Are they right? The expectation among Conservative MPs is that there will be several candidates from the Tory right: Dominic Raab, Priti Patel and potentially Owen Paterson could all be candidates, while Boris Johnson, in the words of one: “rides both horses – is he the candidate of the left, of the right, or both?”

MPs will whittle down the field of candidates to a top two, who will then be voted on by the membership.  (As Graham Brady, chair of the 1922 Committee, notes in his interview with my colleague George Eaton, Conservative MPs could choose to offer a wider field if they so desired, but would be unlikely to surrender more power to party activists.)

The extreme likelihood is that that contest will be between two candidates: George Osborne and not-George Osborne.  “We know that the Chancellor has a bye to the final,” one minister observes, “But once you’re in the final – well, then it’s anyone’s game.”

Could “not-George Osborne” be Liam Fox? Well, the difficulty, as one MP observes, is we don’t really know what the Conservative leadership election is about:

“We don’t even know what the questions are to which the candidates will attempt to present themselves as the answer. Usually, that question would be: who can win us the election? But now that Labour have Corbyn, that question is taken care of.”

So what’s the question that MPs will be asking? We simply don’t know – and it may be that they come to a very different conclusion to their members, just as in 2001, when Ken Clarke won among MPs – before being defeated in a landslide by Conservative activists.

Much depends not only on the outcome of the European referendum, but also on its conduct. If the contest is particularly bruising, it may be that MPs are looking for a candidate who will “heal and settle”, in the words of one. That would disadvantage Fox, who will likely be a combative presence in the European referendum, and could benefit Boris Johnson, who, as one MP put it, “rides both horses” and will be less intimately linked with the referendum and its outcome than Osborne.

But equally, it could be that Euroscepticism proves to be a less powerful card than we currently expect. Ignoring the not inconsiderable organisational hurdles that have to be cleared to beat Theresa May, Boris Johnson, and potentially any or all of the “next generation” of Sajid Javid, Nicky Morgan or Stephen Crabb, we simply don’t know what the reaction of Conservative members to the In-Out referendum will be.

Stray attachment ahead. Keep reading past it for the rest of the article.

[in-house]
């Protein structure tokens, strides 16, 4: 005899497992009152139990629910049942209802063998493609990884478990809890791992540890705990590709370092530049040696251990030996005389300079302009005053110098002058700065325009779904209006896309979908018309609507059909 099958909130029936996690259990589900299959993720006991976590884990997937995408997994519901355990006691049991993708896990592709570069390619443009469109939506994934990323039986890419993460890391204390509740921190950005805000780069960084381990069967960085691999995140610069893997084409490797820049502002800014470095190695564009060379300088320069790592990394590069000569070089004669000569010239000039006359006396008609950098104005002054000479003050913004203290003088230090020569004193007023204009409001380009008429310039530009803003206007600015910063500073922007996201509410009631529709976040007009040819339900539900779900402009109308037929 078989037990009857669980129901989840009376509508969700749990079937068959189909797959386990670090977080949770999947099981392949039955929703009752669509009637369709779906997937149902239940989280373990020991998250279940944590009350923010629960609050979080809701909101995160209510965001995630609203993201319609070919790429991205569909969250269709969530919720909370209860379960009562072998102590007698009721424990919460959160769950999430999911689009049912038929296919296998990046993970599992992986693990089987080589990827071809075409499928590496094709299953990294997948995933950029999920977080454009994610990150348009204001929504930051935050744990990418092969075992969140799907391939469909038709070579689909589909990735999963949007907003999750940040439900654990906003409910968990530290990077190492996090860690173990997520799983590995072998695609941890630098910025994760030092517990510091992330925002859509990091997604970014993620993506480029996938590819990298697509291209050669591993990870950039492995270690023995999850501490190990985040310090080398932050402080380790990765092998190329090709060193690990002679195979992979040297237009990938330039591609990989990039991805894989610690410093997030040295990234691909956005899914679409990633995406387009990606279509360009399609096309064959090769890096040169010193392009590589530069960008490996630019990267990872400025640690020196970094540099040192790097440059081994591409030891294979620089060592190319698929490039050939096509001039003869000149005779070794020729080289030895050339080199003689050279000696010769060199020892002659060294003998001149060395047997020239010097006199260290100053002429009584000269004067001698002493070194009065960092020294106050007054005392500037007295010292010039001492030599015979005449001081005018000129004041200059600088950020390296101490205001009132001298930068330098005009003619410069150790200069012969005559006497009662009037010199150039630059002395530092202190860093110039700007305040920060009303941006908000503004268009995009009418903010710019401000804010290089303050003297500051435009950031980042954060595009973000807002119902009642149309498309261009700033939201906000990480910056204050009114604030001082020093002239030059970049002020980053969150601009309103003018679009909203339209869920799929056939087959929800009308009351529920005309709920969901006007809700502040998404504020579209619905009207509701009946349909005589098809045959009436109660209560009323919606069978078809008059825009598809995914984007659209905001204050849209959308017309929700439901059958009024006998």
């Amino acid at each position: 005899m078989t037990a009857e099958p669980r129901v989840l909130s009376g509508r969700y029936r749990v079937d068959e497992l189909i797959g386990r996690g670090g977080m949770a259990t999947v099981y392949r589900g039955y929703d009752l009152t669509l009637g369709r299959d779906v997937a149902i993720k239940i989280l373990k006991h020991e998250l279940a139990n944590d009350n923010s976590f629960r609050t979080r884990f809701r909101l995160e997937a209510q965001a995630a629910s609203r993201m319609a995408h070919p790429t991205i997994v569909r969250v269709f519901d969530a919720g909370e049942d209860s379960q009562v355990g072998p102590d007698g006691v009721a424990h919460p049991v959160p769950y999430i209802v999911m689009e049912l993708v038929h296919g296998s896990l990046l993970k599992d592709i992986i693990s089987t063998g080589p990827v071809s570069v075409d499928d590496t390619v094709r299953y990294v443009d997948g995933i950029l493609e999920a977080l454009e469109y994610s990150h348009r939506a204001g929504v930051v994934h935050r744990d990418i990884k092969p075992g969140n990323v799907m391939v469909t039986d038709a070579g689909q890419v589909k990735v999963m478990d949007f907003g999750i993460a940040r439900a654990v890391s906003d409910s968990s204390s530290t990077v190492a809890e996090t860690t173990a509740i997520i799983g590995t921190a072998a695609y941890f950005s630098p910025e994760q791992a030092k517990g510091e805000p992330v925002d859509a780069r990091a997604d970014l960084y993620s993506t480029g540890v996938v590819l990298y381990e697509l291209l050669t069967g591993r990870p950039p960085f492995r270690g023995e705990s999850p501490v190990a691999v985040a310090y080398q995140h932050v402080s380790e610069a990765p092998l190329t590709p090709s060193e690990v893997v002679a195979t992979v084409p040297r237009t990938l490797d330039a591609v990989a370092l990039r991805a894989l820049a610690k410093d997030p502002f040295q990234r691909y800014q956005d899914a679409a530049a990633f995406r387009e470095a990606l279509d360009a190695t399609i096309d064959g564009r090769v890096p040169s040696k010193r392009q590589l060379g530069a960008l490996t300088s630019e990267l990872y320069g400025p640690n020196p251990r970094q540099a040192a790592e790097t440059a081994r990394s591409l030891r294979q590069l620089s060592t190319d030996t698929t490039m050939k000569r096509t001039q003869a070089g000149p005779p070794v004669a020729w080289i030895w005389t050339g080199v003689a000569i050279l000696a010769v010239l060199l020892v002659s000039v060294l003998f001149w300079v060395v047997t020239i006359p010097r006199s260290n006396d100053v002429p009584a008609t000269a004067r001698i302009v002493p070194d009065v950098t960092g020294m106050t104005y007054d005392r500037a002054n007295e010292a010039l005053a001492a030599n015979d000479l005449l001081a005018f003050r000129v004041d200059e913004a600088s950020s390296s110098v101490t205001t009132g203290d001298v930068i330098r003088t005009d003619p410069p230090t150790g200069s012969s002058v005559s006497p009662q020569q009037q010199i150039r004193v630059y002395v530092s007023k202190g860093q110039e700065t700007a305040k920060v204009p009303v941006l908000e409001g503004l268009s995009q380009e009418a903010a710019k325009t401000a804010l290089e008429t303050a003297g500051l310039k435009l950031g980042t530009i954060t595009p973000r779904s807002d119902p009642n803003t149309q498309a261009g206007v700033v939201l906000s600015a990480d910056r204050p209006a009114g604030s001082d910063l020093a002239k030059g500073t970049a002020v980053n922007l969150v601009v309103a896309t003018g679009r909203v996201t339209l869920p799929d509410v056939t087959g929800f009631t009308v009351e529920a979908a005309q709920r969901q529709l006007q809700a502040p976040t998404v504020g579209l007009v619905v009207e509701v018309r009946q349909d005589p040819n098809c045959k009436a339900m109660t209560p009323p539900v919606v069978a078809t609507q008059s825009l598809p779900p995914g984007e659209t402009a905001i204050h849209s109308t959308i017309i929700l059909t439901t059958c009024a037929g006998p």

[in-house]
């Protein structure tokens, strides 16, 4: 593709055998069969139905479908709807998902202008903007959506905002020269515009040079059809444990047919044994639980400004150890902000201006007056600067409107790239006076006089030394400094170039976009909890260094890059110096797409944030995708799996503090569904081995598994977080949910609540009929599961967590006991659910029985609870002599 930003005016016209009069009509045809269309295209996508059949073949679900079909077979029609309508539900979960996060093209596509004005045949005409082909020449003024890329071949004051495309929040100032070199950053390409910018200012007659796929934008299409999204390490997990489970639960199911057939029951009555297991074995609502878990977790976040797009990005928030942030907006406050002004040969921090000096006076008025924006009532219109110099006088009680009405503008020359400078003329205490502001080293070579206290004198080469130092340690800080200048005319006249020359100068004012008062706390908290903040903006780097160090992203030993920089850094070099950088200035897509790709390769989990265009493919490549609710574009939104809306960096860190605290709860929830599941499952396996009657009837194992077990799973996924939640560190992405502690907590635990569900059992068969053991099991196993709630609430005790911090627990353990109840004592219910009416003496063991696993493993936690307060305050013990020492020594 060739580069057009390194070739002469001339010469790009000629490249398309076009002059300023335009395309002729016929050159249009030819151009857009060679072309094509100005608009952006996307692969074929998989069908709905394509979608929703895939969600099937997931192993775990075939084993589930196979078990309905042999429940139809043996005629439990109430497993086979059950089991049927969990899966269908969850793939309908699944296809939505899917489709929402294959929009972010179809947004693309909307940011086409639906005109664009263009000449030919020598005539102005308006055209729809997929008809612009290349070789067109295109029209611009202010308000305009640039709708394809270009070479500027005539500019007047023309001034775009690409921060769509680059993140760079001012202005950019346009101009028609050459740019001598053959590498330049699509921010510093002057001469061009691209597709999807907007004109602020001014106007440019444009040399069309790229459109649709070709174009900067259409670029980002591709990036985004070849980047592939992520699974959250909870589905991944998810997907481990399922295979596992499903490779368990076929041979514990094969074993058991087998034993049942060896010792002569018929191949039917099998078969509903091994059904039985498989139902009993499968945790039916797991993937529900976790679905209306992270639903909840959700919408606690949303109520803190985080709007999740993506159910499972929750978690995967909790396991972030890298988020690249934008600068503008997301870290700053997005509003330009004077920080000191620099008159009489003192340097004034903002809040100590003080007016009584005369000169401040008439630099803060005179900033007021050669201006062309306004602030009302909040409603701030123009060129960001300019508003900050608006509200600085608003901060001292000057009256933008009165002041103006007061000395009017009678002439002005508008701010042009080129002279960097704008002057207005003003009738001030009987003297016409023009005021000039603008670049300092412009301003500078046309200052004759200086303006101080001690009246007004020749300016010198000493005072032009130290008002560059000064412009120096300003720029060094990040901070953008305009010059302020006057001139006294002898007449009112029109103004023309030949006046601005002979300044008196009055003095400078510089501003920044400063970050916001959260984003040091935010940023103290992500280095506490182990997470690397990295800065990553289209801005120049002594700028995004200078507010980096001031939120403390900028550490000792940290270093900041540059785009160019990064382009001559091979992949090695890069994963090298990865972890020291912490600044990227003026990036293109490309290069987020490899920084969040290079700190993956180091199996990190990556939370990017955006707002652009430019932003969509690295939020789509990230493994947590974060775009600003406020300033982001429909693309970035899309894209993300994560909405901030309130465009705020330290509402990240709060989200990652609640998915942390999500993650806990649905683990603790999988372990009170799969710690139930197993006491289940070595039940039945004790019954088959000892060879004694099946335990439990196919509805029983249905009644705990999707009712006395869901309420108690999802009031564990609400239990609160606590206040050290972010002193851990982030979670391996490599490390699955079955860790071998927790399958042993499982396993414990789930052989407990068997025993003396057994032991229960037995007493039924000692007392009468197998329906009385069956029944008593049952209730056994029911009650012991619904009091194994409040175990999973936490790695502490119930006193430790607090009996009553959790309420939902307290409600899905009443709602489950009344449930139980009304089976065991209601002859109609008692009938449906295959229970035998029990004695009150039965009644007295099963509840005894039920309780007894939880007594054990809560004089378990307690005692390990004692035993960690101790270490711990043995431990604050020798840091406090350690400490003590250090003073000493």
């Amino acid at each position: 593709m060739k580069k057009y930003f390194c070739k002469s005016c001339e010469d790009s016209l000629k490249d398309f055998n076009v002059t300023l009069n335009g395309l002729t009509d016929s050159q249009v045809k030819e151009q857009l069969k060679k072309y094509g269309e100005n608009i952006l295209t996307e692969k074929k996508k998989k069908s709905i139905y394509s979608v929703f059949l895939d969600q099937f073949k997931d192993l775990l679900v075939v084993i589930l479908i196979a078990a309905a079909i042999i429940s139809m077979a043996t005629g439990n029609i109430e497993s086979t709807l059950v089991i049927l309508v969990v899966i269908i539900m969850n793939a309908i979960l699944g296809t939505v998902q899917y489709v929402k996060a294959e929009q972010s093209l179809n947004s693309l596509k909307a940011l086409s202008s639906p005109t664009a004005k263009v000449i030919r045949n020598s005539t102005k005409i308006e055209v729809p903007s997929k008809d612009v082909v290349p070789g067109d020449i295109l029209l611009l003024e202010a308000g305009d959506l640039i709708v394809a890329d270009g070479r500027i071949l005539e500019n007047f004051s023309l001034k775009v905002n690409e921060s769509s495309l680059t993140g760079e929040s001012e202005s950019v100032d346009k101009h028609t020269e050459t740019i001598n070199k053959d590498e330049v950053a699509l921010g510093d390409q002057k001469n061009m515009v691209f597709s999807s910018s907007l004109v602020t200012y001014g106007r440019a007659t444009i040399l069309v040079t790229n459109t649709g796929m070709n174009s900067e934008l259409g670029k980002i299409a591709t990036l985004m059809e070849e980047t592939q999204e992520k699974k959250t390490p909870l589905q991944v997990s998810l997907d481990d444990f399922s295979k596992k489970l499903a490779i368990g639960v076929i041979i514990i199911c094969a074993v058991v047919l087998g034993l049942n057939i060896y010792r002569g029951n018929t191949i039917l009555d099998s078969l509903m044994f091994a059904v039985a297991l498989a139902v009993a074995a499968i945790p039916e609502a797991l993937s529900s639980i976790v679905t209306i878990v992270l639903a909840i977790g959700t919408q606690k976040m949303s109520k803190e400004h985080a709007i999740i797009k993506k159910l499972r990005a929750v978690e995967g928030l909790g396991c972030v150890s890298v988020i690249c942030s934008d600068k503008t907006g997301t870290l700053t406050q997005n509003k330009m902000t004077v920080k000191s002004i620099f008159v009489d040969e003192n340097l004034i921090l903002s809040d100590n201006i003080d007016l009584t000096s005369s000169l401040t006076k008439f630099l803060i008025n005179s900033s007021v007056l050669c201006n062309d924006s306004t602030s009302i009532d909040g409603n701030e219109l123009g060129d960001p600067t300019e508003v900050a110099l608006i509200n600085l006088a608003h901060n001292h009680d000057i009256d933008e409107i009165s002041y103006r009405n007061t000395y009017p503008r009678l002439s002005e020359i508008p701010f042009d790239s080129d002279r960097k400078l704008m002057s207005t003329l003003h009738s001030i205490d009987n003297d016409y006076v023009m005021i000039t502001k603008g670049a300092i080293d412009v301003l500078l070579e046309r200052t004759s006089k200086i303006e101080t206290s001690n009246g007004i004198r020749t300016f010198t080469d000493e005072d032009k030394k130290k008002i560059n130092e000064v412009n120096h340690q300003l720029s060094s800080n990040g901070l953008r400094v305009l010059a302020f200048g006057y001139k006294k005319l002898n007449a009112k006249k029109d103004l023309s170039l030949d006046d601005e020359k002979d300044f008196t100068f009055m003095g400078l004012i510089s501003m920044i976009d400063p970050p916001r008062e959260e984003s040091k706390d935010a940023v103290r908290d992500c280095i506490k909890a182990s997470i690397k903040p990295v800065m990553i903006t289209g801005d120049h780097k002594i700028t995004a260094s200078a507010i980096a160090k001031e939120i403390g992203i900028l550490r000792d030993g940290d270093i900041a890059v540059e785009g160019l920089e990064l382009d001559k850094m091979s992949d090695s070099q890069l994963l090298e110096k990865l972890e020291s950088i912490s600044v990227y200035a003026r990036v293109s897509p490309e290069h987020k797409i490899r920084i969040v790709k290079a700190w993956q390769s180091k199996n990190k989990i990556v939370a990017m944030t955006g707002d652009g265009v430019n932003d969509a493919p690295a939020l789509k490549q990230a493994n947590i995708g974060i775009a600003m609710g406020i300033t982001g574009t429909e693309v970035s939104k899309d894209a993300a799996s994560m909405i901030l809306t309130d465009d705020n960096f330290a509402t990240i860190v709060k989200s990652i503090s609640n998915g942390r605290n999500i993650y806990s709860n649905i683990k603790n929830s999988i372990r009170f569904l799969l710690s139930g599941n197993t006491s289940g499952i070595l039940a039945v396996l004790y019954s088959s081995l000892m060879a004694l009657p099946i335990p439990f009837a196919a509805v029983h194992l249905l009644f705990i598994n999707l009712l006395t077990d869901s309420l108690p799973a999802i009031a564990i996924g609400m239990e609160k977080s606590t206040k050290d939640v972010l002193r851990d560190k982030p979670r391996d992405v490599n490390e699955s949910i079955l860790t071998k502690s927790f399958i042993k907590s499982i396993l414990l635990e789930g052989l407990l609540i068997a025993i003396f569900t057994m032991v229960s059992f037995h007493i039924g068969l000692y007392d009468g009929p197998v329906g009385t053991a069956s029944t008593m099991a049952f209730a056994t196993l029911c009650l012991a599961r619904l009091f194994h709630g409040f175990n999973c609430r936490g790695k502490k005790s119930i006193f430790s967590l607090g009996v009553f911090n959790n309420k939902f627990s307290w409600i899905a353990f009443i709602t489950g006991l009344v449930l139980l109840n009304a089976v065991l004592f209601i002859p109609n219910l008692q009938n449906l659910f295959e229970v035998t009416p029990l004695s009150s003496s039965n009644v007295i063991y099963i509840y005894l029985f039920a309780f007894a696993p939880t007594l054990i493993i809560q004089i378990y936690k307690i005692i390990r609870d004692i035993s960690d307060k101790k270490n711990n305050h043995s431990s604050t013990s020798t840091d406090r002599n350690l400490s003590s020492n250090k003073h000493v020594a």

Firstly, there’s a non-trivial possibility that Leave could still win, despite its difficulties at centre-forward. The incentive to “reward” an Outer will be smaller. But if Britain votes to Remain – and if that vote is seen by Conservative members as the result of “dirty tricks” by the Conservative leadership – it could be that many members, far from sticking around for another three to four years to vote in the election, simply decide to leave. The last time that Cameron went against the dearest instincts of many of his party grassroots, the result was victory for the Prime Minister – and an activist base that, as the result of defections to Ukip and cancelled membership fees, is more socially liberal and more sympathetic to Cameron than it was before. Don’t forget that, for all the worry about “entryism” in the Labour leadership, it was “exitism” – of Labour members who supported David Miliband and liked the New Labour years  - that shifted that party towards Jeremy Corbyn.

It could be that if – as Brady predicts in this week’s New Statesman – the final two is an Inner and an Outer, the Eurosceptic candidate finds that the members who might have backed them are simply no longer around.

It comes back to the biggest known unknown in the race to succeed Cameron: Conservative members. For the first time in British political history, a Prime Minister will be chosen, not by MPs with an electoral mandate of their own or by voters at a general election but by an entirelyself-selecting group: party members. And we simply don't know enough about what they feel - yet. 

Stephen Bush is editor of the Staggers, the New Statesman’s political blog. He usually writes about politics.